Dad, you have my respect, trust, but most of all my heart. You have impacted my life most of all, and for that, I can never repay you. Without you, I wouldn't know what I to look for when I finally begin to search for who I want to spend the rest of my life with, but it might take some time to find someone who measures up to you.

To my future husband, I'm sorry. You have some huge shoes to fill, and most of all, I hope you can cook.

Cover Image Credit: Logan Photography

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Short Stories On Odyssey: Roses

What's worth more than red roses?

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Five years old and a bouquet of roses rested in her hands. The audience-- clapped away her performance, giving her a standing ovation. She's smiling then because everything made sense, her happiness as bright as the roses she held in her hands.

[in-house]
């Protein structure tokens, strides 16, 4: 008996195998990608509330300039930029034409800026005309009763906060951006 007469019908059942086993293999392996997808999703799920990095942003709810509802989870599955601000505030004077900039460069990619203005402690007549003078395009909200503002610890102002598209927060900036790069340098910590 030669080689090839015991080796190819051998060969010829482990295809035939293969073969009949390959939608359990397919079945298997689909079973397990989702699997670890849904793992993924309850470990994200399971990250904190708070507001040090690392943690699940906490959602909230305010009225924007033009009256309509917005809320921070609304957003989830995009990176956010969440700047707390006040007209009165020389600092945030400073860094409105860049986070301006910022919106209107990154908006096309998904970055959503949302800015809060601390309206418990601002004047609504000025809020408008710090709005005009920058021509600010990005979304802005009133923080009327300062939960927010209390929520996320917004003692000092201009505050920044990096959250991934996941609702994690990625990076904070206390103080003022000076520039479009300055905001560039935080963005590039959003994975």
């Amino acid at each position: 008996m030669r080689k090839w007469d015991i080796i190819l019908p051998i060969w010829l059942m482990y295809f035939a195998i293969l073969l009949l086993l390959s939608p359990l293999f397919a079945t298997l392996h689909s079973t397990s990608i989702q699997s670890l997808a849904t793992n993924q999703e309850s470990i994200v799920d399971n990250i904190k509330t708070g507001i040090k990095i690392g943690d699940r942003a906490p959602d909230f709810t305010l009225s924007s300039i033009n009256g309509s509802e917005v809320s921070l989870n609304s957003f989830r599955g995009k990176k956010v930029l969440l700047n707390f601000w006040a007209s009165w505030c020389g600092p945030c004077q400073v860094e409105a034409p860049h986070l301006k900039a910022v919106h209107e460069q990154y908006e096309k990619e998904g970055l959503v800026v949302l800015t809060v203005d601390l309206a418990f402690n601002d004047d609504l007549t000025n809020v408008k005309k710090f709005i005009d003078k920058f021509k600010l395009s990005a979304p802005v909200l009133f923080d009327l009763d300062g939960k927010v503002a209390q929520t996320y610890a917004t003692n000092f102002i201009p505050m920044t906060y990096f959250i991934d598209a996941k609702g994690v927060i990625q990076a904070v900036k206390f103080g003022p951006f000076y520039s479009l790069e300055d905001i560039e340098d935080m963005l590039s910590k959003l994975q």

Fifteen now, and a pile of papers rested on her desk. The teachers all smiled when she walked down the aisle and gave them her presentation. She was content then but oh so stressed, but her parents happy she had an A as a grade, not red on her chest.

Eighteen now and a trail of tears followed her to the door. Partying, and doing some wild things, she just didn't know who she was. She's crying now, doesn't know anymore, slamming her fists into walls, pricking her fingers on roses' thorns.

Twenty-one and a bundle of bills were grasped in her hands. All the men-- clapped and roared as she sold her soul, to the pole, for a dance. She's frowning now because everything went wrong, but she has to stay strong, for rich green money, is worth more than red roses.